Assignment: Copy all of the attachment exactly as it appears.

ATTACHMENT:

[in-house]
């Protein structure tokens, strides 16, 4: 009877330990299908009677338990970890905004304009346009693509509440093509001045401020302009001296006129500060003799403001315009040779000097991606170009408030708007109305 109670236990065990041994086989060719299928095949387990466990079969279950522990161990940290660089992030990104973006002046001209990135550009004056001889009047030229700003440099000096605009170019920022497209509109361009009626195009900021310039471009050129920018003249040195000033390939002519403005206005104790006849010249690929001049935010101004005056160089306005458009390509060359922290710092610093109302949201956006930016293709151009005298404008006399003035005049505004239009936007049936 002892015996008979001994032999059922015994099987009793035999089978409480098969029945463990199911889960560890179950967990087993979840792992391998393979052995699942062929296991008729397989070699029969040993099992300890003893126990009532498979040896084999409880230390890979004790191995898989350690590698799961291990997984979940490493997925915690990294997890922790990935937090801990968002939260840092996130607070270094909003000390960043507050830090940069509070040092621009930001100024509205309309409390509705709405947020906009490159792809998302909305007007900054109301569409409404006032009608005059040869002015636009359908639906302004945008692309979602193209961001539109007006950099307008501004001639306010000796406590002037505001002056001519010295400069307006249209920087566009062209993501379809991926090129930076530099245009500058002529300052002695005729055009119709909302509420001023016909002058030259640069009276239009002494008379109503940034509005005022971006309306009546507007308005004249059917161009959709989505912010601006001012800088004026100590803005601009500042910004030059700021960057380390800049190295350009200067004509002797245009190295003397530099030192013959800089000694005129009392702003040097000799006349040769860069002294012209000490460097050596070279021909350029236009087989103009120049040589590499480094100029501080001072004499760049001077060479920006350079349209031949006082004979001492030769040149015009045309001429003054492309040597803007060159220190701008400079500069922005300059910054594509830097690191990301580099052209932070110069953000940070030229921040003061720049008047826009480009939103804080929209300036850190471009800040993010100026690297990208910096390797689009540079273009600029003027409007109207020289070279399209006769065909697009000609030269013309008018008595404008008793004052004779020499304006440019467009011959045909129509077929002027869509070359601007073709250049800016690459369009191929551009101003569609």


[in-house]
């Protein structure tokens, strides 16, 4: 009877330990299908009677338990970890905004304009346009693509509440093509001045401020302009001296006129500060003799403001315009040779000097991606170009408030708007109305 109670236990065990041994086989060719299928095949387990466990079969279950522990161990940290660089992030990104973006002046001209990135550009004056001889009047030229700003440099000096605009170019920022497209509109361009009626195009900021310039471009050129920018003249040195000033390939002519403005206005104790006849010249690929001049935010101004005056160089306005458009390509060359922290710092610093109302949201956006930016293709151009005298404008006399003035005049505004239009936007049936 002892015996008979001994032999059922015994099987009793035999089978409480098969029945463990199911889960560890179950967990087993979840792992391998393979052995699942062929296991008729397989070699029969040993099992300890003893126990009532498979040896084999409880230390890979004790191995898989350690590698799961291990997984979940490493997925915690990294997890922790990935937090801990968002939260840092996130607070270094909003000390960043507050830090940069509070040092621009930001100024509205309309409390509705709405947020906009490159792809998302909305007007900054109301569409409404006032009608005059040869002015636009359908639906302004945008692309979602193209961001539109007006950099307008501004001639306010000796406590002037505001002056001519010295400069307006249209920087566009062209993501379809991926090129930076530099245009500058002529300052002695005729055009119709909302509420001023016909002058030259640069009276239009002494008379109503940034509005005022971006309306009546507007308005004249059917161009959709989505912010601006001012800088004026100590803005601009500042910004030059700021960057380390800049190295350009200067004509002797245009190295003397530099030192013959800089000694005129009392702003040097000799006349040769860069002294012209000490460097050596070279021909350029236009087989103009120049040589590499480094100029501080001072004499760049001077060479920006350079349209031949006082004979001492030769040149015009045309001429003054492309040597803007060159220190701008400079500069922005300059910054594509830097690191990301580099052209932070110069953000940070030229921040003061720049008047826009480009939103804080929209300036850190471009800040993010100026690297990208910096390797689009540079273009600029003027409007109207020289070279399209006769065909697009000609030269013309008018008595404008008793004052004779020499304006440019467009011959045909129509077929002027869509070359601007073709250049800016690459369009191929551009101003569609």